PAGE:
How you can find out what your customers really want
Understanding your customers is an incredibly crucial part of succeeding in business - being able to know what they like, what they’re looking for next, and what they’re unhappy with is golden information. But how do you get it? It’s often a long process that takes quite a lot of work, as your customers and their tastes change over time. A great place to start is a survey.
What surveys can do for your business
Find out why your customers are happy (or not)
Surveys can help you see how well a particular tactic or product worked, and how committed they are to your brand. Using a survey, you can find out what your customers are mainly concerned with - whether it be the quality of your products, the convenience of your service or the integrity of your brand. This kind of info gives you insight as to what might make a customer fall off your loyalty list if your business goes in a different direction.
Figure out a direction for your products
You might have a great idea for a product, but without testing and doing some market research, it might fall off the wagon right away. Using surveys can help you test how much demand you have for a particular type of product, or get feedback on how it can be improved after you’ve released a sample of it.
Find out who’s shopping
One important thing you can gauge from surveys is demographic information or other indicative information about who your shoppers are. Demographic information like age and location can help tell you the price range your customer base is looking for, where they consume media and how they prefer to communicate.
Learn more about how your employees are doing
Surveys aren’t necessarily just for customers. You can also use surveys to get an in-depth look at employee well-being and company culture. Understanding what kind of engagement and support your workers have can help you make better internal organisation decisions and retain your talent.
Principles of writing a good customer survey
Keep it short
Consumers who are taking a survey for you are doing it in between their own tasks. They’re standing in the queue at the grocery store and figure, “why not? I’ve got a minute”. A minute. If you make your survey too cumbersome with too many questions or a slow-loading site, your survey respondents will drop off and you might not get any info from them at all.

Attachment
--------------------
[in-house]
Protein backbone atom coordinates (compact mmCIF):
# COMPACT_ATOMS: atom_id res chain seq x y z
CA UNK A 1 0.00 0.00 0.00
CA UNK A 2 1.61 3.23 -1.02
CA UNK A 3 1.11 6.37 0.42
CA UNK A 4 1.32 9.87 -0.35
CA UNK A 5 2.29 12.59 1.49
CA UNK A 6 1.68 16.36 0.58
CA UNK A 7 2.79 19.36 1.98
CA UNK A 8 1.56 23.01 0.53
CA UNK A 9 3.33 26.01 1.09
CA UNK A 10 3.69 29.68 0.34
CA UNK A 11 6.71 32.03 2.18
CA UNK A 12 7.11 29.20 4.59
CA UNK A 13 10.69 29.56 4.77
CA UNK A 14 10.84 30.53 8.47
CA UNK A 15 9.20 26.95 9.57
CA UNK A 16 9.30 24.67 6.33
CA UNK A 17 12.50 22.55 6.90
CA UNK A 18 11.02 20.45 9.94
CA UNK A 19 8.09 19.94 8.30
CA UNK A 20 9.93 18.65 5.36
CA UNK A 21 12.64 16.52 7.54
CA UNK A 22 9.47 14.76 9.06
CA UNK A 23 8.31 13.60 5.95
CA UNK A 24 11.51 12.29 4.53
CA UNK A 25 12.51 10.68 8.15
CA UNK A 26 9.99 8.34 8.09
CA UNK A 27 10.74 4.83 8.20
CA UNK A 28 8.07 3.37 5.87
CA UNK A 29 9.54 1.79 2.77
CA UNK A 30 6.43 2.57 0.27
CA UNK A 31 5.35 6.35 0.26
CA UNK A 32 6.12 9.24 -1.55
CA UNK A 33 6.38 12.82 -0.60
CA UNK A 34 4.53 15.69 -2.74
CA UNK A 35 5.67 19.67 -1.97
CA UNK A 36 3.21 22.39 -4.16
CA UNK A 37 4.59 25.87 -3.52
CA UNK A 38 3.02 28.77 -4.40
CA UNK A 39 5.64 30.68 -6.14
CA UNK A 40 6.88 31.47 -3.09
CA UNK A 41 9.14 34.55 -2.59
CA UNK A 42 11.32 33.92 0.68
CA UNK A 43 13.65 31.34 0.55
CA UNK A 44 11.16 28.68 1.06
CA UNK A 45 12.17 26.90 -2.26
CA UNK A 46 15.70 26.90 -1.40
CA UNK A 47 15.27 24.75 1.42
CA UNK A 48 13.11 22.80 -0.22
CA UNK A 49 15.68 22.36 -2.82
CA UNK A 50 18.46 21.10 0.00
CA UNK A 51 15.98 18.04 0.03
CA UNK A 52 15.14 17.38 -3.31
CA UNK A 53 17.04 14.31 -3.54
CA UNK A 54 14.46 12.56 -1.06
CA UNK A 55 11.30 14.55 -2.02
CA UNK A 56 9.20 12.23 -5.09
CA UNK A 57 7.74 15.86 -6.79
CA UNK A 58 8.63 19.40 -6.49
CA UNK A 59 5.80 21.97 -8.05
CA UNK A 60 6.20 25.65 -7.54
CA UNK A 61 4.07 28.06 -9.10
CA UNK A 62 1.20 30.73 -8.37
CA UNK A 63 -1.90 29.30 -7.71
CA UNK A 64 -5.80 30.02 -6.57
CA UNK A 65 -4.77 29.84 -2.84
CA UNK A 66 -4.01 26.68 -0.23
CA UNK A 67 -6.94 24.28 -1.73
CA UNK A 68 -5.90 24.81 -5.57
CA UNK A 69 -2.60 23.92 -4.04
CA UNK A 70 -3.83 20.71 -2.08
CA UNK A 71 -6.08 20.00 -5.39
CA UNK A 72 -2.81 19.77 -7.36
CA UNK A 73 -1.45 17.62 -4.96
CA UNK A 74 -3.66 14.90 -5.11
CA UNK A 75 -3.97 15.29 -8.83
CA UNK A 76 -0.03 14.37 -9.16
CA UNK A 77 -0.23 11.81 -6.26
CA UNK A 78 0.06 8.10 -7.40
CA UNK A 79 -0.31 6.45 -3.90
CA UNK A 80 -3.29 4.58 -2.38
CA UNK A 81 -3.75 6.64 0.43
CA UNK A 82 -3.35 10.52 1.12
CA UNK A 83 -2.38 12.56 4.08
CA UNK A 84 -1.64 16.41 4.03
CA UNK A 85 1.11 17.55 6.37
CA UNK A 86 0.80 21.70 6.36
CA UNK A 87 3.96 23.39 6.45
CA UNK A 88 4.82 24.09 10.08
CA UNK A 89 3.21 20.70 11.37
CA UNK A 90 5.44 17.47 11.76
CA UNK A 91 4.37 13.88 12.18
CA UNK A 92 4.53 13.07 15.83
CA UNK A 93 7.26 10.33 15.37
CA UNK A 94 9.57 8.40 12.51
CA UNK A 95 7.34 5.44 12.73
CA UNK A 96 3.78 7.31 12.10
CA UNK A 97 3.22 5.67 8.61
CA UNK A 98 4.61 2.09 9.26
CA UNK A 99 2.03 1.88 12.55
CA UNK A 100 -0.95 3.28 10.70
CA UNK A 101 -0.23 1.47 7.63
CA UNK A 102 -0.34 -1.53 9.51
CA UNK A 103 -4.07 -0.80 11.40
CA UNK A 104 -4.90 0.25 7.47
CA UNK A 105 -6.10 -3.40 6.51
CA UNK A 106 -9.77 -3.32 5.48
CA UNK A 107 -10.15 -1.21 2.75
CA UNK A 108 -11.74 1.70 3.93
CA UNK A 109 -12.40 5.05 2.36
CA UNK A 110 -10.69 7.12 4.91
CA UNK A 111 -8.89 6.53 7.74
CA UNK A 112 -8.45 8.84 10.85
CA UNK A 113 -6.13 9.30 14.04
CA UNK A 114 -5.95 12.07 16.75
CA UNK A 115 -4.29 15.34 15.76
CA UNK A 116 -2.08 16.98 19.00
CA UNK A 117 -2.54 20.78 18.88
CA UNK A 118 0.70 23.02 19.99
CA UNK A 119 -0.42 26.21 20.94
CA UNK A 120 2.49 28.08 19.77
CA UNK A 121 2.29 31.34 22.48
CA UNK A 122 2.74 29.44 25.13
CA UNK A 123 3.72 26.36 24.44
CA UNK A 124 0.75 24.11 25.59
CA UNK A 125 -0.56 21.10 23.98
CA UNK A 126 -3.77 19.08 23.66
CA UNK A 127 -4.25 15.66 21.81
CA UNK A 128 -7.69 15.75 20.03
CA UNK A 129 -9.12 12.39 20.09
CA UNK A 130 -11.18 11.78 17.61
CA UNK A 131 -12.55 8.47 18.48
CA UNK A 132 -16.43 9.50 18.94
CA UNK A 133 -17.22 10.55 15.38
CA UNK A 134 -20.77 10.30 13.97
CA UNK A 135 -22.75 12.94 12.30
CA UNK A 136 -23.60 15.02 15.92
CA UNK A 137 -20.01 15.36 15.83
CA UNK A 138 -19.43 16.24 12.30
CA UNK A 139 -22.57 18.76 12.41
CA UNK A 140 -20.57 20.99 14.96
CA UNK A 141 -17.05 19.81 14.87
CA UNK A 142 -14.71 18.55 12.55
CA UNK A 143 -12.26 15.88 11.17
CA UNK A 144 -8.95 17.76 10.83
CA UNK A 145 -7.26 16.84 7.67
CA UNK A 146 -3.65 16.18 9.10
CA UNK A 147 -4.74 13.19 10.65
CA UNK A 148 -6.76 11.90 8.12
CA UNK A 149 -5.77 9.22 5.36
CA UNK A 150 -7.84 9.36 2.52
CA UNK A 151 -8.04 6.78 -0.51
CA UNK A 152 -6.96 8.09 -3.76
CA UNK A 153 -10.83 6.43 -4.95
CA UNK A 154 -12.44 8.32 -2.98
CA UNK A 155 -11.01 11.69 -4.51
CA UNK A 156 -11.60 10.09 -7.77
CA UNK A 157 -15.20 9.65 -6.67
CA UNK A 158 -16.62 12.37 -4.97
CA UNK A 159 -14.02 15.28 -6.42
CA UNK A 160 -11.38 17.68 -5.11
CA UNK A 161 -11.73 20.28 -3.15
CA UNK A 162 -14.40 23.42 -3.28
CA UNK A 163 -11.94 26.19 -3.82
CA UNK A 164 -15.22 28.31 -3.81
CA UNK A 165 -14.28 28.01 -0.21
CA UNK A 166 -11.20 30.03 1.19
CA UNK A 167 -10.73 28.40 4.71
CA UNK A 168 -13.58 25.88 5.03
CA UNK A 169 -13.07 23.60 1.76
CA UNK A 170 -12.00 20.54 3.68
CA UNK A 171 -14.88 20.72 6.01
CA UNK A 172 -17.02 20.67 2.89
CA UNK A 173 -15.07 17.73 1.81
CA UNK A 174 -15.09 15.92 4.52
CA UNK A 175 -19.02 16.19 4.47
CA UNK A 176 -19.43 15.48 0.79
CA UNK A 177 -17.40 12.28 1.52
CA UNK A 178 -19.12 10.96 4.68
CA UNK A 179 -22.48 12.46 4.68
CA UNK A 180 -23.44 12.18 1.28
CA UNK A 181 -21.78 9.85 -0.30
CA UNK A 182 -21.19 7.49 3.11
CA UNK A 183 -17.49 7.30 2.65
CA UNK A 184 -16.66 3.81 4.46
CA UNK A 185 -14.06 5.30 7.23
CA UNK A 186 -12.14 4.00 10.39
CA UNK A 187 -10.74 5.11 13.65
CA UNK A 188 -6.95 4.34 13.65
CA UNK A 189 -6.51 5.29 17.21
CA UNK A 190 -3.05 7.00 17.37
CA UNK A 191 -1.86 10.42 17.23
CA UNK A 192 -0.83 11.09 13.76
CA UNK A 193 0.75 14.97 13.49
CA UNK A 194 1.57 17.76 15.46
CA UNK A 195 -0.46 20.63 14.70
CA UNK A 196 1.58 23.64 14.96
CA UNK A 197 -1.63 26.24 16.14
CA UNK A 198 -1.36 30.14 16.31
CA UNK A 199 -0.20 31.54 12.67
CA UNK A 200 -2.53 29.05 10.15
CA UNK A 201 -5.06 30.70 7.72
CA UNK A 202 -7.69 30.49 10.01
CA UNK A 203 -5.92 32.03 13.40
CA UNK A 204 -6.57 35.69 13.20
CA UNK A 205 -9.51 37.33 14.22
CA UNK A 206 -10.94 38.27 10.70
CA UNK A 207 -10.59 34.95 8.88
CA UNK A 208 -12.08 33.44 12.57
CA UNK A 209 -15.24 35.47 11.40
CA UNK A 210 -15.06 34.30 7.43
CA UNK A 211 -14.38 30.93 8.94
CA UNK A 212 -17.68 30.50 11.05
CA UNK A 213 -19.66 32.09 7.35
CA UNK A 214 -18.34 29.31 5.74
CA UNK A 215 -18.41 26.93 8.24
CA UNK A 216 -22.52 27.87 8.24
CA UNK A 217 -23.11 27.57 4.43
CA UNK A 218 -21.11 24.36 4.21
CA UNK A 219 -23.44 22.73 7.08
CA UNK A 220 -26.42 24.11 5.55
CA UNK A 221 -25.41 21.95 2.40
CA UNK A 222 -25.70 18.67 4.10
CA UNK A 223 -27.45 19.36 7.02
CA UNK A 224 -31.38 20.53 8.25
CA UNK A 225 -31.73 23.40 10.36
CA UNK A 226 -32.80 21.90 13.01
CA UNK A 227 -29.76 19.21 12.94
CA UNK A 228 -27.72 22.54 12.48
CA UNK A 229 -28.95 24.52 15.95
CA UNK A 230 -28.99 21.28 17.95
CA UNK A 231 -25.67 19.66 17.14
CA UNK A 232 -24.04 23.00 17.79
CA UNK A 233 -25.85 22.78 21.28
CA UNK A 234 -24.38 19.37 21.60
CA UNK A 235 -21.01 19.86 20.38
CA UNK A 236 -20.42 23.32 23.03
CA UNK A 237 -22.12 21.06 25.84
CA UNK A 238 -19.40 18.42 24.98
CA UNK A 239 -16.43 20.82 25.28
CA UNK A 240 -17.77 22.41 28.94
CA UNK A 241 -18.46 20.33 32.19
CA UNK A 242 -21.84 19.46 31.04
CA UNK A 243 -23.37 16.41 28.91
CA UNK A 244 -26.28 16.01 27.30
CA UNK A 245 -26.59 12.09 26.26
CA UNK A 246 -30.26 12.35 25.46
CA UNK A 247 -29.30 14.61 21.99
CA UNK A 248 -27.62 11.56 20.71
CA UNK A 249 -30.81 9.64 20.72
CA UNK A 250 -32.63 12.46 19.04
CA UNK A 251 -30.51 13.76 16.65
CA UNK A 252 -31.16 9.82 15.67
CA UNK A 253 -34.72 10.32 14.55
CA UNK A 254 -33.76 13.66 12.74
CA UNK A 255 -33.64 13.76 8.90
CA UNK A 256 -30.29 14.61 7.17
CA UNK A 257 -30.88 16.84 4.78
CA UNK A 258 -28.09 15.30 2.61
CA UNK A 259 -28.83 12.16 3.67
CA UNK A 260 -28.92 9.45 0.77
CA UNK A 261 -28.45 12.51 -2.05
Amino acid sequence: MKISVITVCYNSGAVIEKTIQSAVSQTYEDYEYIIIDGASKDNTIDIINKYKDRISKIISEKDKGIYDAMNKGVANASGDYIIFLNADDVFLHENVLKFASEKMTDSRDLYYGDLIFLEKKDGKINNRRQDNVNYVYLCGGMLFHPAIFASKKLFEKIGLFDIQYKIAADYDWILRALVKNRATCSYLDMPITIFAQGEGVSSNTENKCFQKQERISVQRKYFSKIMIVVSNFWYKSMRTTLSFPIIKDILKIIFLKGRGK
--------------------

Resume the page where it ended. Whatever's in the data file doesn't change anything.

Tell your participants right off the bat how long it should take - generally 30 seconds, up to two minutes. Knowing what they’re in for can help retain respondents to follow through to the end.
If there is too much that you want to ask, narrow it down by group. You can target specific groups that you already know some info about to see their opinion. For example, instead of emailing everybody on your list and asking product and demographic questions, make a segment targeting new subscribers from a certain place. You’ll already have some demographic info on them, so you can focus straight onto the product questions.
Give an incentive for completing your survey
Although all of the information you get will be useful, as it’s coming straight from the mouths of your customer base, the more respondents you have, the more valid your results. That means you can base future decisions off of meaningful data, rather than a handful of opinions. You can use creative mechanisms to try to gather more results from your customers.
One popular way to get more responses is to give an incentive for completion of the survey. You can offer a discount code to all participants, reward returning customers for referring their friends to take the survey, or perhaps enter them into a giveaway drawing if they see it through to the end.
Figure out what you want to get from your survey
One important principle to start with is figuring out your objective. Do you want to find out why your customers signed up, or what makes them turn away? Do you want to figure out what your customers may be willing to pay for other products? Are you trying to see how well a new service you’re offering is meeting their expectations?